According to an emmigrè rabbi (now living in Israel):

There seems to be a lot of passing-the-buck here and and a great deal of finger-pointing when looking for people to blame for what was obviously an ill-conceived operation…. Hubris on the part of this government played a big role is this tragic drama to be sure. But Israel is a democracy with a free press and already serious questions are being raised from diverse perspectives.

I would accord hubris the reason this and many other devastating historical events have occurred. However, finger-pointing and accusations of hubris, though possibly true, will not solve anything.

It is not for me to decide when history begins. If I begin Israeli history in 1880, or 1933, or 1947, or 1967, or 1973, or in the depths of recorded history, or in the 7th century, I do so because I cannot here write an exhaustive history of Israel, or the peoples of Israel in the Diaspora. I must choose a point at which to begin explanations and historical comparisons and what precisely is relevant to the moment and what is not. Therefore, when I cite a paper that begins a story in 1967, that is because the author of that story too must make a choice. For a discussion on Israel, which involves conversations on hope, and hubris, and many intangibles, it is not necessary to know the complete story of Maimonides, fascinating though it is. There will be much left out, and I am aware of many of the things I will not say here.

What does Israel want?  Is it acting for, or against, its own self interests?  It’s a state founded in the modern history of the Holocaust (or HaShoah – calamity) and Nakbah (catastrophe).  Israel, the modern state, has had very little peaceful history.  Israel has convinced America – and America has convinced Israel – that there’s a very serious threat posed by Iran.  What did Israel want in carrying out a commando raid?  I am not surprised that in this regional conflict – a conflict that affects us all – the Prince of Jordan, El Hassan bin Talal commented,

perhaps Israel is seeking total isolation to justify continued violence leading to further pre-emptive strikes and a regional war.

Don’t misunderstand His Royal Highness. His message to us is “let us not surrender to hatred.” His closing comment is “I am fully aware of the fact that the Near East, once known as the Cradle of Civilisation, has become a tinder box of war; but in losing sight of peace and humanitarian law, we are surrendering one-by-one to the crushing power of the opportunist ‘hatred industry’.”  Nor is HRH bin Talal the only royal to comment on Israels actions.  Queen Rania, also of the Hashemite Kingdom of Jordan, asked rhetorically, “what do chocolate, cookies, A4 paper, potato chips, cumin, toys, jelly, nuts, dried fruit, nutmeg, and goats have in common?”. The answer is that Israel forbids Gaza from importing any of these objects.

The failure here is political.  Israel is not a state in the middle of emptiness; I mean that Israel is subject to influence and to flaws, and if its most powerful ally doesn’t object, why would Israel?  For Greenwald,

the real question for Americans is our own country’s responsibility for what Israel does; as virtually the entire world vehemently condemns Israel’s conduct, the U.S. — as usual — acts to protect the Israelis at the U.N. and joins it in heaping blame on its victims.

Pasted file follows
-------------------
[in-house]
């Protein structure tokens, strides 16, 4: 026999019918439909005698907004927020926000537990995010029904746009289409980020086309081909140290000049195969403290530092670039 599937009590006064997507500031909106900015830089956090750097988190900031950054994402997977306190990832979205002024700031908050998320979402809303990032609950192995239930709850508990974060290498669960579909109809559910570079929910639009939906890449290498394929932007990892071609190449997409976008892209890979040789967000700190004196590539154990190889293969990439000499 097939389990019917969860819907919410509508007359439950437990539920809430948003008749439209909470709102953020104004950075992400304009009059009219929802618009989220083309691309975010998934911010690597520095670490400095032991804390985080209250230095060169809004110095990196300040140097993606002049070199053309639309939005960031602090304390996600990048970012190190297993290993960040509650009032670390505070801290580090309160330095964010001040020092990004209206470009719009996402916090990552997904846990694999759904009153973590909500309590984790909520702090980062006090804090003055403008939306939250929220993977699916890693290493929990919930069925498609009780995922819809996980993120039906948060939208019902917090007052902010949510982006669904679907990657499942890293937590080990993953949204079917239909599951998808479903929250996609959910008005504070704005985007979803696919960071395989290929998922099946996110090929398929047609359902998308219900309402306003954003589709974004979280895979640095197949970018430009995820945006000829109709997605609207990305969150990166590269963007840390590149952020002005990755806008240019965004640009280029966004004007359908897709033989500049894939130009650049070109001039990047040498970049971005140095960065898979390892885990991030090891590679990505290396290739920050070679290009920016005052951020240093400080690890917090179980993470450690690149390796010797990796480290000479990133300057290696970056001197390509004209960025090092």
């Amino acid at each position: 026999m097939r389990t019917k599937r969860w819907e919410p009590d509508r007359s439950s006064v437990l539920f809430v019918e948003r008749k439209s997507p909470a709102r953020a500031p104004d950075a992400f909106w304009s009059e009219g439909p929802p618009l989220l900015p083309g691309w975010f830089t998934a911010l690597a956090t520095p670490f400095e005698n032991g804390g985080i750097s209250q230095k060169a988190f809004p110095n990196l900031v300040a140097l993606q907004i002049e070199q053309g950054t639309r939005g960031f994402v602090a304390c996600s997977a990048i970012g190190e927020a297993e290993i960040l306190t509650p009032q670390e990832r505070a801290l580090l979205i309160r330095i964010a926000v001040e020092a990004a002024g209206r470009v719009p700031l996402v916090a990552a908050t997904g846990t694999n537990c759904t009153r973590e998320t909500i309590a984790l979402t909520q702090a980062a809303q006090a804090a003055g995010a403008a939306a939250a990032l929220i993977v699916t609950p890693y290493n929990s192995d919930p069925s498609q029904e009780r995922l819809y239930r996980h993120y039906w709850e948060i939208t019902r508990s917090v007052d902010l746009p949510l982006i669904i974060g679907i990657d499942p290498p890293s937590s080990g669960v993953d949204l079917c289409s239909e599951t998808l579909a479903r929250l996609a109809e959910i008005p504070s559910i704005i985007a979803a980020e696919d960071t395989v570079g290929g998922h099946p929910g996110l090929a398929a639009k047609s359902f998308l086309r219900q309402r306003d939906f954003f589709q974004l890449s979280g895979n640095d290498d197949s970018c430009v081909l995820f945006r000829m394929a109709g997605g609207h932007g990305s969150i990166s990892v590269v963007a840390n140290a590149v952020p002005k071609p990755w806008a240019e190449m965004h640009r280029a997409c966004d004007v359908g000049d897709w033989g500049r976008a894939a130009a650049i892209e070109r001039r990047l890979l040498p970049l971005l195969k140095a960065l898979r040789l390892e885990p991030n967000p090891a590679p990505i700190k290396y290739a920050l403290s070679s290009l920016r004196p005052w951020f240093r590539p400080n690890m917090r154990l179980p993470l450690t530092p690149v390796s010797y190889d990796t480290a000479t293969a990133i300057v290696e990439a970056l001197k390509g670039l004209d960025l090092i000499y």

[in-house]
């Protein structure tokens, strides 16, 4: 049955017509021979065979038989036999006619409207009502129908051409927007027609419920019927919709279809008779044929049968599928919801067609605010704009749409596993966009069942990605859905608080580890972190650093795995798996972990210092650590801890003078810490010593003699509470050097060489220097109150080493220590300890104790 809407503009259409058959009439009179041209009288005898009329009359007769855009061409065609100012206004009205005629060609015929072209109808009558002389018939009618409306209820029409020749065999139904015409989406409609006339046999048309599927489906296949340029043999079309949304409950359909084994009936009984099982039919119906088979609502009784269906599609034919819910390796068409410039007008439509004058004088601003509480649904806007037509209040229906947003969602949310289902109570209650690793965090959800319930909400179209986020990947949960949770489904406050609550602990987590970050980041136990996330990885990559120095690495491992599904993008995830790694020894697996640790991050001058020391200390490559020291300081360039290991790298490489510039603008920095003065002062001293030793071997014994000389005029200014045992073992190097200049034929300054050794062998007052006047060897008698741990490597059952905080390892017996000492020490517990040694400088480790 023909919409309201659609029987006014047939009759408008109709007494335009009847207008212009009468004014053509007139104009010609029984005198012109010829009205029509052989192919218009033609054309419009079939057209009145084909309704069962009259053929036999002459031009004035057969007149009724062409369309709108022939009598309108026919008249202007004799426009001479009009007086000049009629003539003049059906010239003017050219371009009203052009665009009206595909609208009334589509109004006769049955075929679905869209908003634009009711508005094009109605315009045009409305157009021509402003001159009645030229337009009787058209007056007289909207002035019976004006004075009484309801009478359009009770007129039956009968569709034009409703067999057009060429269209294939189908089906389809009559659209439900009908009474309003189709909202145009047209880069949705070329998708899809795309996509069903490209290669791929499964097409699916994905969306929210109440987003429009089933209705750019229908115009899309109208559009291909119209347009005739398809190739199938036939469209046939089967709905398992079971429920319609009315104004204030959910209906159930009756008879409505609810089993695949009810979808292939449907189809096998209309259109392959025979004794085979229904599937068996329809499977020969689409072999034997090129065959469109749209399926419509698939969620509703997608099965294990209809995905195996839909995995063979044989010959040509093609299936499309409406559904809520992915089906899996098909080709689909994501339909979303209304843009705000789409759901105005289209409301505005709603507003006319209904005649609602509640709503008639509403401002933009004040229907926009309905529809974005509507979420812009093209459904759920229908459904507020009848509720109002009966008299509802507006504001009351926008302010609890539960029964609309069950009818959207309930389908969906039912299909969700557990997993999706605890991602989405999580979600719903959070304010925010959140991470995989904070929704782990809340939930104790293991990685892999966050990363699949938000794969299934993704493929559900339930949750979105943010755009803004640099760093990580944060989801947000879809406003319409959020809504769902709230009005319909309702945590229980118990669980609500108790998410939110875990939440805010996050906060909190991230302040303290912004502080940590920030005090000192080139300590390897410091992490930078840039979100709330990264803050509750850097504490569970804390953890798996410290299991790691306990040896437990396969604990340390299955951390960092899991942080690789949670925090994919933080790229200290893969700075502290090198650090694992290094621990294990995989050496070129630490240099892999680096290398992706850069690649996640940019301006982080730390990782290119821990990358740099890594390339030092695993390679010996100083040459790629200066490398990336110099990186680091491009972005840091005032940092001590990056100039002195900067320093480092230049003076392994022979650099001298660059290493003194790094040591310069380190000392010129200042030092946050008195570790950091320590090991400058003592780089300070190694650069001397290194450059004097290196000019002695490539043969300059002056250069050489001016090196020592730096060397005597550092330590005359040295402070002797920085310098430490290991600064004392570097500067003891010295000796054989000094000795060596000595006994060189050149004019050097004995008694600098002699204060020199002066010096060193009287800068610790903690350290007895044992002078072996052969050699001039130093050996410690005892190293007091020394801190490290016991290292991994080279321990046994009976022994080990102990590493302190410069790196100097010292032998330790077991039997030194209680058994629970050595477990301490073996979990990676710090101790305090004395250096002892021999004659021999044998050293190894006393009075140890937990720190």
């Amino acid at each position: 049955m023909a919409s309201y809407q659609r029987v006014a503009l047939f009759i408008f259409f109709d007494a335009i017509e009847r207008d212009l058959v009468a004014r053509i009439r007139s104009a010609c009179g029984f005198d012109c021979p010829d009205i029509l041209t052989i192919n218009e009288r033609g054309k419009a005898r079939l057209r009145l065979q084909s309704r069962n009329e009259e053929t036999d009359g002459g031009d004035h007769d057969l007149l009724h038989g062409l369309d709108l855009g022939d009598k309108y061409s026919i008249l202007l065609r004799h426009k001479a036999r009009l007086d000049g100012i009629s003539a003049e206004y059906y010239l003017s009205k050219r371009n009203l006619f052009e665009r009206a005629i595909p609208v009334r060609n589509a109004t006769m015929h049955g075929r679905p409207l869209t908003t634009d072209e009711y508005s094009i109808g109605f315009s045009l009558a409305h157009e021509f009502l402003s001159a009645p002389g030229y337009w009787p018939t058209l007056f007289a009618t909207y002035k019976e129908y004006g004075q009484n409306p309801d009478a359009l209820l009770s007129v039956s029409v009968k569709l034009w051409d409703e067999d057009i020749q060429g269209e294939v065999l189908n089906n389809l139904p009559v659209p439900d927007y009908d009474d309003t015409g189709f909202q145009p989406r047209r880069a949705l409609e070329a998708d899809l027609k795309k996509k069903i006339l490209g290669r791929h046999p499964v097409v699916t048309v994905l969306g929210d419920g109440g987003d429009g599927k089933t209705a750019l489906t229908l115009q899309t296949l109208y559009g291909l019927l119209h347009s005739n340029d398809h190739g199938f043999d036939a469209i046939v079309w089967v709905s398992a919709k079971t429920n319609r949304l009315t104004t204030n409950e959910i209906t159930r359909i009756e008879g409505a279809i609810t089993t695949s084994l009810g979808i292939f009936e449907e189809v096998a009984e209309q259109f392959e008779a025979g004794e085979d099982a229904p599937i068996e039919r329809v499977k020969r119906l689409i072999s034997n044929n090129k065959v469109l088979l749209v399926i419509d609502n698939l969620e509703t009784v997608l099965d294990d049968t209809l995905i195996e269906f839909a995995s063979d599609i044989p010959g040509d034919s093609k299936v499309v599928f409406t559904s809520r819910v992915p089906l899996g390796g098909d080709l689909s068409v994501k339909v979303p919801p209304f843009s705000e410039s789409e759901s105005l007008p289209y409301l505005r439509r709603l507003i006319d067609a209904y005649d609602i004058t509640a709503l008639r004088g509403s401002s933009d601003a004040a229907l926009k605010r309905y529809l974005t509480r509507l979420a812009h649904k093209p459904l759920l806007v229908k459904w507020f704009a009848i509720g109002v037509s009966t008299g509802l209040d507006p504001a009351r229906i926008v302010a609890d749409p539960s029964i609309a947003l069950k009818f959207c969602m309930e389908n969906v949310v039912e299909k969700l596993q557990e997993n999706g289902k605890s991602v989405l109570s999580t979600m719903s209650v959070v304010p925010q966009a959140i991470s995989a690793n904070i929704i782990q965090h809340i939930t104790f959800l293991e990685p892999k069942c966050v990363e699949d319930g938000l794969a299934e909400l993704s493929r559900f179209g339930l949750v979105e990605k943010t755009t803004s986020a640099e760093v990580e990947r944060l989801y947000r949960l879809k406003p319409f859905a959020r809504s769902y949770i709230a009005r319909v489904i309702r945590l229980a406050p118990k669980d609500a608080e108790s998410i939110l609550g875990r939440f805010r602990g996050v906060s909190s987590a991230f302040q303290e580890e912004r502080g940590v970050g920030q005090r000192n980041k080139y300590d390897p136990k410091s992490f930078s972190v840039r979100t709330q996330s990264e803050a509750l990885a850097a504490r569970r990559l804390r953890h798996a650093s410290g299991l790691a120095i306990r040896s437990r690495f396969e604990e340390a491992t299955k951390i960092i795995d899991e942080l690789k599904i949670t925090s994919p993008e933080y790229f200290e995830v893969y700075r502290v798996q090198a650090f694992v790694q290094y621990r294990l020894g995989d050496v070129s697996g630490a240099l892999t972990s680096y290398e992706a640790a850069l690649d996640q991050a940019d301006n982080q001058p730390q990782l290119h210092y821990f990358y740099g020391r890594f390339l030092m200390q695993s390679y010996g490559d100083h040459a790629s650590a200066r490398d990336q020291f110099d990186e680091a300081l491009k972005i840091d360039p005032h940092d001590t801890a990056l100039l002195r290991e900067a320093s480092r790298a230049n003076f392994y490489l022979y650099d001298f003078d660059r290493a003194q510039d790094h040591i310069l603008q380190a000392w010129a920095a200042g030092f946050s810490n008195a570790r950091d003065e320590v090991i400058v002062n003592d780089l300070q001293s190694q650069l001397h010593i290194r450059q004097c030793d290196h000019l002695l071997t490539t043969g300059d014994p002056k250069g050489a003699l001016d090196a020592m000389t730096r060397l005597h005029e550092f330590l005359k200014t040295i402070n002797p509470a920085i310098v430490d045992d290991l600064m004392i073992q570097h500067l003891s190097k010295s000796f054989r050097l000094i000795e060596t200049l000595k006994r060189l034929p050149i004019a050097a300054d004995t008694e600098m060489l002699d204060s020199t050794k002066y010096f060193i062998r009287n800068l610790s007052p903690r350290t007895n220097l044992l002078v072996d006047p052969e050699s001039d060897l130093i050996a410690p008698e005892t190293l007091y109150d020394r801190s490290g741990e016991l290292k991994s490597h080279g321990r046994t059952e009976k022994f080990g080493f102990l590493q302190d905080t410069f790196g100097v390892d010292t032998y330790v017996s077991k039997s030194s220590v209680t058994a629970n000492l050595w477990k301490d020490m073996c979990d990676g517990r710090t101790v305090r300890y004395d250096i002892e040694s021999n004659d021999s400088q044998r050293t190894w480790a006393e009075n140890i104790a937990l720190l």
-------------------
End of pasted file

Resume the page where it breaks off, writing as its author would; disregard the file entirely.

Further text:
It seems to me, occasionally, that Israel responds to ultra-Zionist ranting, including that of neo-conservative Americans, but ignores the (unprofitable?) desire for peace.  And if we Americans – neo-conservative, ultra-liberal, and everything in between – want to help Israel listening to James Zogby is a good place to start.

So what should the US do with Israel? If they are a friend and an ally we value, we tell them the truth. Tell them that their behavior is unacceptable and is only making the world more dangerous for us all. Demand that they submit to an independent investigation (since the attack was on a Turkish vessel in international waters). Demand that they end the blockade of Gaza (since this is something the White House has called on Israel to do since the President’s second day in office). And demand that they recognize the consequences of their reckless behavior, not only for their interests, but ours as well.

Or we can, as we have done too many times in the past, jump in the hole they’ve dug and wallow around with them, until we’re both a mess and then spend the next year or so trying to clean up.

All of these opinions and recommendations I’ve cited happened between May 30 and June 2, 2010.  On June the 3rd, activists described Israeli raid on Gaza aid convoy.  Bulent Yildrim of Turkey, a member of IHH, which organized the flotilla, admitted activists using guns in self-defense, and added, “I took off my shirt and waved it, as a white flag. We thought they would stop after seeing the white flag, but they continued killing people.”  Norman Paech, a German, said he saw only three people – activists – resisting the soldiers rappelling onto the deck.  Dimitris Gielasis, a Turk, said “they came up and used plastic bullets, we had beatings, we had electric shocks, any method we can think of, they used.”  Perhaps that sounds normal to you.  After the many years of preemptive war and torture that the US has engaged in recently this sound par for the course.  But it is no less inhumane than before, and except by those who execute these actions is generally condemned.  Israel could have reverted to other courses of action.